The High Court was of the considered opinion that the applications filed under Section 96C by the petitioners were rejected by the AAR on non-existent grounds. The AAR could not reject the applications of the petitioners under its discretionary power as there were no exceptional circumstances, or abuse of the legal process or rendering incompatible decisions concerning the same parties or any anomalous situations would have arisen if the AAR would have pronounced advance ruling. The petitioners had not yet entered into any transaction and the advance ruling had been sought on the proposed activity or service, therefore, the petitioners' applications were maintainable and the AAR was required to pronounce advance ruling under section 96D of the Finance Act. Even assuming arguendo that the question pending before the CESTAT in the matter of holding company and the question raised before AAR by the petitioners were similar, if the AAR pronounces advance ruling on the question raised by the petitioners, then, it will not result in conflicting or incompatible decision between the same parties, as the order of the AAR would be binding only on the petitioners and the tax authorities in view of section 96E of the Finance Act. The High Court was further of the considered opinion that the bar created by the proviso to section 96D(2) were absent and therefore, the petitioners applications filed under section 96C for advance ruling was maintainable before the AAR.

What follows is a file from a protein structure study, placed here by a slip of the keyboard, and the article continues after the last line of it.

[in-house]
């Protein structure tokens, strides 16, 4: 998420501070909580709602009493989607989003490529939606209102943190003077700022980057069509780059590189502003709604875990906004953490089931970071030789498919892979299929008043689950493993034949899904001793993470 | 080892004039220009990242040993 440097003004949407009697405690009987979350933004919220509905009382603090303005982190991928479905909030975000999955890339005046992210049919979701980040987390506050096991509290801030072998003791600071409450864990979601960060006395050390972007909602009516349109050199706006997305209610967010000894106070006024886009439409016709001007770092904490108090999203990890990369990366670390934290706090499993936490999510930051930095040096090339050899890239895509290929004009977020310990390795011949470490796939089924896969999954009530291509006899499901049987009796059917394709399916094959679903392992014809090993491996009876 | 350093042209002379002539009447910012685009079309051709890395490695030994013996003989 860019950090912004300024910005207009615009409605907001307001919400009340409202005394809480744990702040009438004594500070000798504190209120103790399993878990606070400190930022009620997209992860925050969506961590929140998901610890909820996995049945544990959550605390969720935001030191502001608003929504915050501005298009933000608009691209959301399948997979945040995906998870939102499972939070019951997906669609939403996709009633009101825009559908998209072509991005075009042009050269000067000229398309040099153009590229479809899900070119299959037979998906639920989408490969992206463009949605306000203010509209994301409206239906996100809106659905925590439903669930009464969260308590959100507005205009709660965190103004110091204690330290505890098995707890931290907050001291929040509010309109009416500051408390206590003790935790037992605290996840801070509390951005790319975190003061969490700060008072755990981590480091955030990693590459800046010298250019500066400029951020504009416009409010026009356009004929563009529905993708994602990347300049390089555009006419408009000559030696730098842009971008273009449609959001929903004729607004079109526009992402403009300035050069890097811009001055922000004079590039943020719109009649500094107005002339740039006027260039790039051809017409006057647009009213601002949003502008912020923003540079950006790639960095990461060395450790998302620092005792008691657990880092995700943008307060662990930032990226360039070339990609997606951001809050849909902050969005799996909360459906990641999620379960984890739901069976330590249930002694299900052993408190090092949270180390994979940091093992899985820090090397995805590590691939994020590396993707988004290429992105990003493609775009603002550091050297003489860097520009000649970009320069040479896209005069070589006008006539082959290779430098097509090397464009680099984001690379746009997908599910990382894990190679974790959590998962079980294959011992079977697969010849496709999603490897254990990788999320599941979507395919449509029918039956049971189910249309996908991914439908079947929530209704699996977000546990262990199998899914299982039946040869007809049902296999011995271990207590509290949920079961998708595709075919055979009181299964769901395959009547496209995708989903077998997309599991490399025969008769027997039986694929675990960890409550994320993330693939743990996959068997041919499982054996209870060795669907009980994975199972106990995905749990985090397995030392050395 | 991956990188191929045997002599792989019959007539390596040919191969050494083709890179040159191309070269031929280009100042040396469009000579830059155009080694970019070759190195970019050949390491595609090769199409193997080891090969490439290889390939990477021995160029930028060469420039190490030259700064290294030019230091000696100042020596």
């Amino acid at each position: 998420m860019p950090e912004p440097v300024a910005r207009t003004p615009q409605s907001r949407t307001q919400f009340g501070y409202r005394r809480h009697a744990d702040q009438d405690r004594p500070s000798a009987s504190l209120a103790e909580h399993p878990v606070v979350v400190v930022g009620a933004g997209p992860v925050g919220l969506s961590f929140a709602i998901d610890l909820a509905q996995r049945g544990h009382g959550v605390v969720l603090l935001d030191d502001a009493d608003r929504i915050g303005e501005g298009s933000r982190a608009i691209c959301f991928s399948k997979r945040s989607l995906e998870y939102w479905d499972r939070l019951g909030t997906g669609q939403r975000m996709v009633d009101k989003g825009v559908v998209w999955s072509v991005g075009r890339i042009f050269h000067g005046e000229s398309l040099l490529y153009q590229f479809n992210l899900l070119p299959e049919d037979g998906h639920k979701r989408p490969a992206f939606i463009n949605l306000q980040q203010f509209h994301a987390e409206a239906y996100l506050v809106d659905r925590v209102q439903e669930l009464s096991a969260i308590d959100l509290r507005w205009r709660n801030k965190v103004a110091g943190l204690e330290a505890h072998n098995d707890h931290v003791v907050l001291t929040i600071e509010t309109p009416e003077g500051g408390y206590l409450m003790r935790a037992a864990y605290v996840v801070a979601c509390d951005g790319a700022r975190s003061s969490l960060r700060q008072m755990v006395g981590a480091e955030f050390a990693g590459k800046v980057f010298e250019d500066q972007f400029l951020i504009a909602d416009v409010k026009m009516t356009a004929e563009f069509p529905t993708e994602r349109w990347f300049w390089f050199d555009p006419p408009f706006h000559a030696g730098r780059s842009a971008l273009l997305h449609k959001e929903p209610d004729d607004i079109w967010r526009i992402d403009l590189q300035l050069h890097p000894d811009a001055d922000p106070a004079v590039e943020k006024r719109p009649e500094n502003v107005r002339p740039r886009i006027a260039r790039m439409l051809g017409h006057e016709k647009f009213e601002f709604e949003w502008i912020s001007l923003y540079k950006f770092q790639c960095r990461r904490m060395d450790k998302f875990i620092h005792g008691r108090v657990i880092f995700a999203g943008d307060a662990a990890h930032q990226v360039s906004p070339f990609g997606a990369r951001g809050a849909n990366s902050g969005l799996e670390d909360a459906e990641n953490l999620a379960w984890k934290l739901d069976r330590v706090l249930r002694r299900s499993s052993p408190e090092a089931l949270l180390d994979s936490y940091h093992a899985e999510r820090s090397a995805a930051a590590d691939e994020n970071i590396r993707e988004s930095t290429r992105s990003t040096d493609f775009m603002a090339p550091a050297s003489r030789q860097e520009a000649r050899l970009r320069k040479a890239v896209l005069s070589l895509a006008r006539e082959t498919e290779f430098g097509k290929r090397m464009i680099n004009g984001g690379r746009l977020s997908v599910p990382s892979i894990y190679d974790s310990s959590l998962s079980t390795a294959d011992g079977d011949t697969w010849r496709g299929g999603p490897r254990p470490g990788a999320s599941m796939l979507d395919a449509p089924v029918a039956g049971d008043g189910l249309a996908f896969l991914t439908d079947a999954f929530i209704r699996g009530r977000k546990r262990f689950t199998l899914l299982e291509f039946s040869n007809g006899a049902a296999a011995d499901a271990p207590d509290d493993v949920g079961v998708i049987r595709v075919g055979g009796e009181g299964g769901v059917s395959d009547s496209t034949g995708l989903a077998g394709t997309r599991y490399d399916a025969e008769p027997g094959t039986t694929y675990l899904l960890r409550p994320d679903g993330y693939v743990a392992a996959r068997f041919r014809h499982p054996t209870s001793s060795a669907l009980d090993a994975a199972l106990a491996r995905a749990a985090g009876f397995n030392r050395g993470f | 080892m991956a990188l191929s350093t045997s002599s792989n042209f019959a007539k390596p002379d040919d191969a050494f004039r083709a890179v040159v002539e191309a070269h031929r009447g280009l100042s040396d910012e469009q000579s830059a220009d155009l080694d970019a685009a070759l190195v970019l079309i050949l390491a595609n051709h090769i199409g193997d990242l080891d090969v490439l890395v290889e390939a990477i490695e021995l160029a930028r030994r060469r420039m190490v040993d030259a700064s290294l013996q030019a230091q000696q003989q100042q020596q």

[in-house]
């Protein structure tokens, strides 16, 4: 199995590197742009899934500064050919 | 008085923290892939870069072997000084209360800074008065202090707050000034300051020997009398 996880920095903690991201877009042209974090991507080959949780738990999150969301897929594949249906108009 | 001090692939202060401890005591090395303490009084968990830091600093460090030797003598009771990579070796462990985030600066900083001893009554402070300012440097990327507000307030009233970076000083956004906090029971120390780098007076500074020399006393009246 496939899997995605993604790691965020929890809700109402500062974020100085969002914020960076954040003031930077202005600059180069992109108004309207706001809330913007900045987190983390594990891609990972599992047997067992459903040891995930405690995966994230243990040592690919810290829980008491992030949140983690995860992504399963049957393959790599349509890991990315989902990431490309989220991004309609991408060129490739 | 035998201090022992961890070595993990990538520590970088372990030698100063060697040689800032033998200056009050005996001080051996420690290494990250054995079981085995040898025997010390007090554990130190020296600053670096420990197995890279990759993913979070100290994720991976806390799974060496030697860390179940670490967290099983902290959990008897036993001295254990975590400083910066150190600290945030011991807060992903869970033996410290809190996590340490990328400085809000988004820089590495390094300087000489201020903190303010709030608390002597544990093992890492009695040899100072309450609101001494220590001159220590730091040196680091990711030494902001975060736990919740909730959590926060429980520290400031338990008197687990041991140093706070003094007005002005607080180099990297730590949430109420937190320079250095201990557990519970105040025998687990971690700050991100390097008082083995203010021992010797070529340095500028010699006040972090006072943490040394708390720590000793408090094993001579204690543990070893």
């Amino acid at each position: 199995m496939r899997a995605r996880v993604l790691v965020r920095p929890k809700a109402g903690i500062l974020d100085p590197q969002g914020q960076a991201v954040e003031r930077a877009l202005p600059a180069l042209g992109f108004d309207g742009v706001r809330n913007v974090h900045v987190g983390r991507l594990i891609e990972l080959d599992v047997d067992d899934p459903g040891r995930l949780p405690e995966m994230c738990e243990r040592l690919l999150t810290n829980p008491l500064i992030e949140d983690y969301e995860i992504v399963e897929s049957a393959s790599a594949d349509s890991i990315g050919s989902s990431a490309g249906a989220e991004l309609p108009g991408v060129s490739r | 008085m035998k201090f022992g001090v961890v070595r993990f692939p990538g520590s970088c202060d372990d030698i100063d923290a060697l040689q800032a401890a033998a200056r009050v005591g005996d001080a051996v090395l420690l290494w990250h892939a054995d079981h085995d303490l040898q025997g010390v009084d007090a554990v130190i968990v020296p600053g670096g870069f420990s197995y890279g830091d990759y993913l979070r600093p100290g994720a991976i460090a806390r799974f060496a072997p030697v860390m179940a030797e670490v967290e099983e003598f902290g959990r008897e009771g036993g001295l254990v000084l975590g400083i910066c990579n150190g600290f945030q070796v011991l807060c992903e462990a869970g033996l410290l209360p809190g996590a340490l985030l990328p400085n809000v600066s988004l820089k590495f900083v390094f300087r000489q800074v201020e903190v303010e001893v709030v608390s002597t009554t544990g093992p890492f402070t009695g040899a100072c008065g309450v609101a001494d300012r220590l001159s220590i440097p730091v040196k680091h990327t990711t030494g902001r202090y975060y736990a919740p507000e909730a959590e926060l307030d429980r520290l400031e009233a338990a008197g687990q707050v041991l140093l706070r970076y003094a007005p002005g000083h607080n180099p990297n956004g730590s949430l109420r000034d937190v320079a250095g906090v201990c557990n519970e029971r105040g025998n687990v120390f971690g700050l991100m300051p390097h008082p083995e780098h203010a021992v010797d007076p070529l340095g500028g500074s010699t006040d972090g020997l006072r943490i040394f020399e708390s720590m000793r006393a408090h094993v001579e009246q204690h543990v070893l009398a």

The order of the AAR deserves to be set aside and a direction is liable to be issued to the AAR for deciding the applications of the petitioners filed under Section 96C at the earliest.

CONCLUSION

The Order No.AAR/ST/02-03/2012 in Applications No.AAR/44/ST/08/11, AAR/44/ST/09/11 dated 30.3.2012 passed by the Authority for Advance Rulings (Central Excise, Customs and Service Tax), New Delhi, are quashed. The Authority for Advance Rulings (Central Excise, Customs and Service Tax), New Delhi, to decide the questions raised in the petitioners' applications, under section 96C, on merits, under section 96D of the Finance Act, 1994, preferably within a period of three months from the date a copy of this judgment is produced before the aforesaid Authority.

(See 2012-TIOL-665-HC-AHM-ST)